Emily Stivers (Democrat): Born and raised in Franklin and Beverly Hills, MI. Lived in Washington DC for 6 years, Lansing for 5 years, East Lansing for 5 years, and now resides in Haslett (4 years). Proud, out bisexual cisgendered woman (she/her). Mom of 2 boys (ages 6 & 3); oldest has special needs. Husband Jason works for the State; married 9 years. Master's in Public Policy with Concentrations in Public Management and Budgeting, UofM's Ford School. Bachelor's in International Relations with Concentrations in Gender Studies and Economic Development, MSU's James Madison College. Volunteered for Habitat for Humanity and actively fundraises for Haven House. Coached and judged Debate for Okemos and Groves High Schools. Career counselor for students in School of Business, School of Social Work, and School of Public Policy while at UofM. Actively recruits, supports and mentors first-time candidates for local offices. Ingham County Commissioner, 2018-present; serves on County Services & Finance Committees; previous Chair and current Vice Chair of County Services, and previously Vice Chair of Human Services. CMHA-CEI Board Secretary and Finance Committee Chair. Ingham County Parks & Recreation Commissioner. Ingham County Board Democratic Caucus Treasurer. Worked for Michigan House Democratic Caucus Communications. Served on the Meridian Township Zoning Board & Planning Commission.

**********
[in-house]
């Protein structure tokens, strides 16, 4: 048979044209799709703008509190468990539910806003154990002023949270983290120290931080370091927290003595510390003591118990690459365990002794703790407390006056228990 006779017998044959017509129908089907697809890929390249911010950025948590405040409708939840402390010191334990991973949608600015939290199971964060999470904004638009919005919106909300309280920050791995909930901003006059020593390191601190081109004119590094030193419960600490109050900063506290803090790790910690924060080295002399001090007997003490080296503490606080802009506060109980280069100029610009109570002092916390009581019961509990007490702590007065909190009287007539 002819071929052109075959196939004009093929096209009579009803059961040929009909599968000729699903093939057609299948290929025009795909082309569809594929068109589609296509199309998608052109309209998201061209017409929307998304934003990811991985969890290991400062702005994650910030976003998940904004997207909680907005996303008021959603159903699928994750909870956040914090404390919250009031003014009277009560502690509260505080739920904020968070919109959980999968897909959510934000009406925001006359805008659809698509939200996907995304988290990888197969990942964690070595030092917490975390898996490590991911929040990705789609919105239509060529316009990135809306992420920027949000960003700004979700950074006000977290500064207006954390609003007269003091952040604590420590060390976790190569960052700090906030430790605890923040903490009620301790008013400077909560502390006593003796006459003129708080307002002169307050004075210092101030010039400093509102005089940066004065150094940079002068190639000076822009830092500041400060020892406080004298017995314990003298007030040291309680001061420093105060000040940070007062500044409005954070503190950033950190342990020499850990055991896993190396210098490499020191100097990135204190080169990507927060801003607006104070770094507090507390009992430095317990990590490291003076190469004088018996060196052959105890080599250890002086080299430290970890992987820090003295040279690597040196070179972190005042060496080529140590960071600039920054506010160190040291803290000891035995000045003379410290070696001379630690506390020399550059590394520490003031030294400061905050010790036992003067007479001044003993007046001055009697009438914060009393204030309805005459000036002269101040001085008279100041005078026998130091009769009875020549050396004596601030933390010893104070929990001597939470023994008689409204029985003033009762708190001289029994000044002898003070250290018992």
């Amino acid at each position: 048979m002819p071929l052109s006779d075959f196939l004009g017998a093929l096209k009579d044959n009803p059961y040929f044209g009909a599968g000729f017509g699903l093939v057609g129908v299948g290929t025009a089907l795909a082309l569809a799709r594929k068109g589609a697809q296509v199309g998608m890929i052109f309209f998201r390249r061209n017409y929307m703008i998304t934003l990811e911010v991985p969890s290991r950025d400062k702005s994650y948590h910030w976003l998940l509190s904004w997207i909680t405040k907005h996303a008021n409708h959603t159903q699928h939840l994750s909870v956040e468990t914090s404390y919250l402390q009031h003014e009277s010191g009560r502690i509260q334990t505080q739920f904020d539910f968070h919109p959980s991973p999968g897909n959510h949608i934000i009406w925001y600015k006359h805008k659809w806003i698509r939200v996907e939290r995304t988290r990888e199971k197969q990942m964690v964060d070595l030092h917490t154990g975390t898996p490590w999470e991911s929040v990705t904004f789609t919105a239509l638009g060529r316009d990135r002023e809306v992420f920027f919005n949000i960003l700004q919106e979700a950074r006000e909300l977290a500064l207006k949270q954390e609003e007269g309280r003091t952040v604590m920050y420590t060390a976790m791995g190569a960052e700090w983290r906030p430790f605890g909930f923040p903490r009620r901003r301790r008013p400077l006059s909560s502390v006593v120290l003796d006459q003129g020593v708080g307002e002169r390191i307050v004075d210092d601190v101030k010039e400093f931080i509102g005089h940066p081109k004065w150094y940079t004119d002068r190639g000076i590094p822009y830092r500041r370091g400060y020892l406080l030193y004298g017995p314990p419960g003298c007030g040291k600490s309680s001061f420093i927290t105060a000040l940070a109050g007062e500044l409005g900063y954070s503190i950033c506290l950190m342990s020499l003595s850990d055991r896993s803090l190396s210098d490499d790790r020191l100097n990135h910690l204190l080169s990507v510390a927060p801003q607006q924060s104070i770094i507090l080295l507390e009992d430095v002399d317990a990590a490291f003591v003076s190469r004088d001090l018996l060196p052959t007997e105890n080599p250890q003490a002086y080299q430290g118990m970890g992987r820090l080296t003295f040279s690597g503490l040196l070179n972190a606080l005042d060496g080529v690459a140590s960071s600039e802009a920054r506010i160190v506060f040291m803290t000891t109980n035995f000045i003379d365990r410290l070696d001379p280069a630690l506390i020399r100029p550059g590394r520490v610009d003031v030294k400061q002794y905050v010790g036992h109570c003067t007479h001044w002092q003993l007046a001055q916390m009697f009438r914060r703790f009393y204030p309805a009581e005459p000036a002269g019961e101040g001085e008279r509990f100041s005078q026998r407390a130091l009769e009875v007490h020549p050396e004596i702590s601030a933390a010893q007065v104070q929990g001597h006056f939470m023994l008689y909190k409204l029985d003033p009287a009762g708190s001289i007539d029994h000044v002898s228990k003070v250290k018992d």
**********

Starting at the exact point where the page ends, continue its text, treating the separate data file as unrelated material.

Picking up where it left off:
Penelope Tsernoglou (Democrat): Born in metro-Detroit, lived in Germany as a young child before moving to Southfield, Michigan. Attended Southfield Public Schools and the University of Michigan (BA., Psychology and Sociology). Full scholarship to Detroit College of Law at Michigan State University (now known as MSU College of Law), graduated from the King’s Scholars Program. Volunteered for years at the Ingham County Animal Shelter and successfully worked to end the sale of Ingham County animals to class-B research dealers. As Ingham County Commissioner, I spearheaded the Ingham Parks and Trails Millage, Ingham Animal Shelter Millage, increased funding for pretrial service staff and programs for juvenile defenders, and worked to bring the nation’s first urban snow park to Hawk Island. I currently live in East Lansing with my husband and daughter. Ingham County Commissioner 2010 - 2016; Small Business Owner, Practical Political Consulting 2009 - present; Attorney 2004 - present; Legal Advocate, End Violent Encounters 2004 - 2008. Served on the East Lansing Community Development Block Grant Subcommittee of the EL Human Relations Commissions, worked with Capital Area Michigan Works Board, served on the Ingham Drain Board of Determination reviewing the environmental impact of proposed drain projects, served on the Tri-County Aging Consortium, and supported the Community Mental Health Board. Have volunteered and supported environmental organizations including Energy Action Coalition, Clean Water Action, Sierra Club, and Mid-Michigan Environmental Action Council as well as groups like Democracy for America, anti-Right to Work efforts, healthcare initiatives, countless Democratic campaigns, and founded the Ingham County Young Democrats. Awarded Volunteer of the Year by the Ingham County Democrats and Distinguished Volunteer by the Michigan Democratic Party. Oversaw the annual voter registration drive of tens of thousands of MSU students each Fall with the East Lansing Progressives. Owner of Practical Political Consulting, a non-partisan political consulting firm founded nearly 45 years ago. Since taking ownership, we’ve worked with Voters Not Politicians to create the Independent Citizens Redistricting Commission, successfully disqualified the 2020 Right to Life ballot initiative, worked with labor to promote prevailing wages, and worked with many school districts on their bonds and millages for improvements.